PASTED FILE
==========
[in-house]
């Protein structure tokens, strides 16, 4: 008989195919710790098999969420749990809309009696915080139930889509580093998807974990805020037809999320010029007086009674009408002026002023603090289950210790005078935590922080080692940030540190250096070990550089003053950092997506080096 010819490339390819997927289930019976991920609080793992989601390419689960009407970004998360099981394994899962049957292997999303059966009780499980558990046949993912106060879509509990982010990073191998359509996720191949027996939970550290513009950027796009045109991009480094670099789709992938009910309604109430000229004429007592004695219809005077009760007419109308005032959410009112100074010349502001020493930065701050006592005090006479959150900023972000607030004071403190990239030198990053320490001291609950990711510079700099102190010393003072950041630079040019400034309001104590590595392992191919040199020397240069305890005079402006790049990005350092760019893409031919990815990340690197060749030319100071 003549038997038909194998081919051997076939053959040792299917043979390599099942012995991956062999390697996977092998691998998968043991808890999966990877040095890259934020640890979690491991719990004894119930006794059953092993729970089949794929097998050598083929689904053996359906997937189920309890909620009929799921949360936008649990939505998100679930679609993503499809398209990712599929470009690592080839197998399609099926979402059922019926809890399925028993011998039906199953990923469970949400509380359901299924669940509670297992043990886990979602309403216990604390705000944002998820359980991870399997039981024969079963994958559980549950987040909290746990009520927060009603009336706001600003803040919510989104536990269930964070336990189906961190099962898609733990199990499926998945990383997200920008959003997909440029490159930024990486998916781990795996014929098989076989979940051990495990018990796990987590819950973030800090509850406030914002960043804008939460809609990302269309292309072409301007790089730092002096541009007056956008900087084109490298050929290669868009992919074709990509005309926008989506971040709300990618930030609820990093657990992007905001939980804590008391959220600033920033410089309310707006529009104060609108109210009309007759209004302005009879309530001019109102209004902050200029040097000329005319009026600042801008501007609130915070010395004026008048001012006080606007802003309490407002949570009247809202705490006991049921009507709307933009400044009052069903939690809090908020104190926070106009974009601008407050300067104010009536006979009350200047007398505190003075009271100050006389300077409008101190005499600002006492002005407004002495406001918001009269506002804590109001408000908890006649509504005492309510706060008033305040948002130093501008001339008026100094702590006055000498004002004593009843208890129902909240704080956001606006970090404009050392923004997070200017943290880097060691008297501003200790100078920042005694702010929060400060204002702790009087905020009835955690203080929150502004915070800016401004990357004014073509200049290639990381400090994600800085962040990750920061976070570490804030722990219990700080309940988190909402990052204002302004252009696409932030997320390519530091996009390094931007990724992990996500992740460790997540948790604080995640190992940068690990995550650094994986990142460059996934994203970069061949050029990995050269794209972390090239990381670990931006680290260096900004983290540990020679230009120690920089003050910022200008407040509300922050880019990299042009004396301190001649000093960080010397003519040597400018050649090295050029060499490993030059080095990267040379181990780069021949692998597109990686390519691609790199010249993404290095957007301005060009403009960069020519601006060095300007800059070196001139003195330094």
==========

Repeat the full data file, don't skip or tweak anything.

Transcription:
[in-house]
């Protein structure tokens, strides 16, 4: 008989195919710790098999969420749990809309009696915080139930889509580093998807974990805020037809999320010029007086009674009408002026002023603090289950210790005078935590922080080692940030540190250096070990550089003053950092997506080096 010819490339390819997927289930019976991920609080793992989601390419689960009407970004998360099981394994899962049957292997999303059966009780499980558990046949993912106060879509509990982010990073191998359509996720191949027996939970550290513009950027796009045109991009480094670099789709992938009910309604109430000229004429007592004695219809005077009760007419109308005032959410009112100074010349502001020493930065701050006592005090006479959150900023972000607030004071403190990239030198990053320490001291609950990711510079700099102190010393003072950041630079040019400034309001104590590595392992191919040199020397240069305890005079402006790049990005350092760019893409031919990815990340690197060749030319100071 003549038997038909194998081919051997076939053959040792299917043979390599099942012995991956062999390697996977092998691998998968043991808890999966990877040095890259934020640890979690491991719990004894119930006794059953092993729970089949794929097998050598083929689904053996359906997937189920309890909620009929799921949360936008649990939505998100679930679609993503499809398209990712599929470009690592080839197998399609099926979402059922019926809890399925028993011998039906199953990923469970949400509380359901299924669940509670297992043990886990979602309403216990604390705000944002998820359980991870399997039981024969079963994958559980549950987040909290746990009520927060009603009336706001600003803040919510989104536990269930964070336990189906961190099962898609733990199990499926998945990383997200920008959003997909440029490159930024990486998916781990795996014929098989076989979940051990495990018990796990987590819950973030800090509850406030914002960043804008939460809609990302269309292309072409301007790089730092002096541009007056956008900087084109490298050929290669868009992919074709990509005309926008989506971040709300990618930030609820990093657990992007905001939980804590008391959220600033920033410089309310707006529009104060609108109210009309007759209004302005009879309530001019109102209004902050200029040097000329005319009026600042801008501007609130915070010395004026008048001012006080606007802003309490407002949570009247809202705490006991049921009507709307933009400044009052069903939690809090908020104190926070106009974009601008407050300067104010009536006979009350200047007398505190003075009271100050006389300077409008101190005499600002006492002005407004002495406001918001009269506002804590109001408000908890006649509504005492309510706060008033305040948002130093501008001339008026100094702590006055000498004002004593009843208890129902909240704080956001606006970090404009050392923004997070200017943290880097060691008297501003200790100078920042005694702010929060400060204002702790009087905020009835955690203080929150502004915070800016401004990357004014073509200049290639990381400090994600800085962040990750920061976070570490804030722990219990700080309940988190909402990052204002302004252009696409932030997320390519530091996009390094931007990724992990996500992740460790997540948790604080995640190992940068690990995550650094994986990142460059996934994203970069061949050029990995050269794209972390090239990381670990931006680290260096900004983290540990020679230009120690920089003050910022200008407040509300922050880019990299042009004396301190001649000093960080010397003519040597400018050649090295050029060499490993030059080095990267040379181990780069021949692998597109990686390519691609790199010249993404290095957007301005060009403009960069020519601006060095300007800059070196001139003195330094």